Writing by Kacey Clark // art by Kamilla Varga
Writing by Kacey Clark // art by Kamilla Varga
When I first learned what a period was, I was ten years old. While the concept of bleeding silently and painfully for a week each month didn’t thrill my ten-year-old self, I wasn’t completely scared of it either. That is until I came into contact with more and more people, places, and platforms that condemned periods as something to be feared and lamented. With every complaint of a peer and every cringe from a stranger at the sheer utterance of the word period or cramps or, goddess forbid, tampon, I started to internalize the belief that periods are an inherent flaw of womanhood. Therefore, I was terrified of them.
Due to a two year battle with anorexia that tail-spinned into orthorexia and exercise addiction, I did not menstruate all throughout high school. As an endurance athlete, I thought this was something to be proud of. After all, if I was training so much that I could suppress the one thing that I feared would make me inferior and weak, then that meant I was a stronger athlete…right? Wrong.
What I didn’t know back then was how essential periods are to our health. Periods are a sign that things are going right; not wrong. Our bodies want to menstruate and do so when they feel healthy, relaxed, nourished, and taken care of (unless of course, there is an underlying condition that prevents menstruation from taking place). What was going on inside of my fear-filled sixteen-year-old self was an interference with the hypothalamic-pituitary-gonadal axis, or HPG axis for short. This is a cascade of essential reproductive hormones running from our hypothalamus to our pituitary gland, and finally to our gonads. If we are in a state of fight-or-flight, our body’s mechanisms for producing and delivering these hormones is slowed or shut down completely, resulting in irregularity or infertility. Amenorrhea is a condition in which a body that is able to menstruate stops menstruating. This could mean failure to have a period by age sixteen (primary amenorrhea) or the loss of a period for more than three months (secondary/hypothalamic amenorrhea).
Many people experience amenorrhea at some point or another, and rarely is there concern expressed over it. In my case of primary amenorrhea, my doctor told me it was no big deal because I was an athlete, and that if I really wanted a period, I should just take birth control. While birth control might be the right option for some individuals, for me, it seemed like a band-aid; I just wanted to get to the root of why I couldn’t do the very natural thing that I was supposed to do. And at the same time, I was terrified of doing it. This created a sort of “damned if I do, damned if I don’t” dynamic in my mind: if I didn’t menstruate, I was broken, and if I did, I was still broken, because menstruation is dirty and embarrassing, right?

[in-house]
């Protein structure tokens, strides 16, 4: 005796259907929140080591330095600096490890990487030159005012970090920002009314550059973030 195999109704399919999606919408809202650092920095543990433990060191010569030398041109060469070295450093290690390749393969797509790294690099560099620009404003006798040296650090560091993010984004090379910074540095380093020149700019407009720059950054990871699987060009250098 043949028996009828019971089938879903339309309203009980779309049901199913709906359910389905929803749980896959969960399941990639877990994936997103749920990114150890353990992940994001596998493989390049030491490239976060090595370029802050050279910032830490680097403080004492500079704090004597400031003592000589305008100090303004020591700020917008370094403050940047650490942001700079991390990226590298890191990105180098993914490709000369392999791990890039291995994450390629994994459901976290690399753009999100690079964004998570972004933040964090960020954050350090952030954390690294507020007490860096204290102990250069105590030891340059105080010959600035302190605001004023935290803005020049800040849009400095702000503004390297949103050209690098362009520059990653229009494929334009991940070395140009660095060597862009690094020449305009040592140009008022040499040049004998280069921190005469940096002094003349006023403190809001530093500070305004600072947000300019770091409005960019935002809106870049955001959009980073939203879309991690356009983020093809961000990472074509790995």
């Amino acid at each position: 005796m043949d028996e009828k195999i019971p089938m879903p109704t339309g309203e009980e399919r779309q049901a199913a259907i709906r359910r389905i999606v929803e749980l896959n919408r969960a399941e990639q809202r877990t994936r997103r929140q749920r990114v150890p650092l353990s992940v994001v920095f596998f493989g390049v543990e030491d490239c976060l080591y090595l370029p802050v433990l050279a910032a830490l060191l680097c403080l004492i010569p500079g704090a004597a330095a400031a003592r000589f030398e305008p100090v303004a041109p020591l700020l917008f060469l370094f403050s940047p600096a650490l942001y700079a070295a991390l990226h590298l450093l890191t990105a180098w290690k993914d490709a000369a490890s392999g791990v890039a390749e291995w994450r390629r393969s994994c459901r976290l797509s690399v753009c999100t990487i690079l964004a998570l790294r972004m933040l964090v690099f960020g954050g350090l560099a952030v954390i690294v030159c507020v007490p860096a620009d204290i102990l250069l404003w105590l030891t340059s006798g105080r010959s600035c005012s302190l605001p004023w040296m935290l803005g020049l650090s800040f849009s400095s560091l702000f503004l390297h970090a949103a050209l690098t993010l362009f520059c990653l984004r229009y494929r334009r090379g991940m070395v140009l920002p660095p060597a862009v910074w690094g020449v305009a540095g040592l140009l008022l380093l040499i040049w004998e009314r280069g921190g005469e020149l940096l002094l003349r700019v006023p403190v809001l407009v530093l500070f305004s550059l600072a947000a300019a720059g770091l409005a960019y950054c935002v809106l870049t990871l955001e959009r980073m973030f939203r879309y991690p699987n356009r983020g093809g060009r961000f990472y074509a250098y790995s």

It wasn’t until I did my own research, sought out help from professionals trained in women’s health and nutrition, and addressed my disordered eating and exercise habits that I started to appreciate my period for what it was: a sign that all is well in my body. Once I made the lifestyle changes that I needed to (i.e., resting more, moving less), I started to feel better and notice myself regaining strength and vitality. Finally, at age eighteen, I got my first period, and I was ecstatic. I never thought that I would cry tears of joy from bleeding out of my vagina but lo and behold, it happened, and it still happens sometimes when I remember how grateful I am to be healthy and strong.
I tell this story not to prove a point about how I healed myself or diagnosed my issues or found the cure-all for hormonal issues, but because I want to change the dialogue surrounding periods and cultivate appreciation and admiration toward this amazing thing that our bodies do for us. There is no shame in healing, in grappling with difficult bodily changes, and struggling to acknowledge and address false belief systems we’ve internalized from years of inadvertent exposure. But we can change the narrative to once that depicts periods as something to be celebrated, not feared, and something to be talked about, not avoided. Our bodies are more intricate, beautiful, and badass than we give them credit for; it’s about time we appreciate them.
If you or a loved one is struggling with amenorrhea, please consult a trusted health professional to talk about healthy lifestyle changes.
Do you have a story you would like to share about your relationship with your period? Send it to firstname.lastname@example.org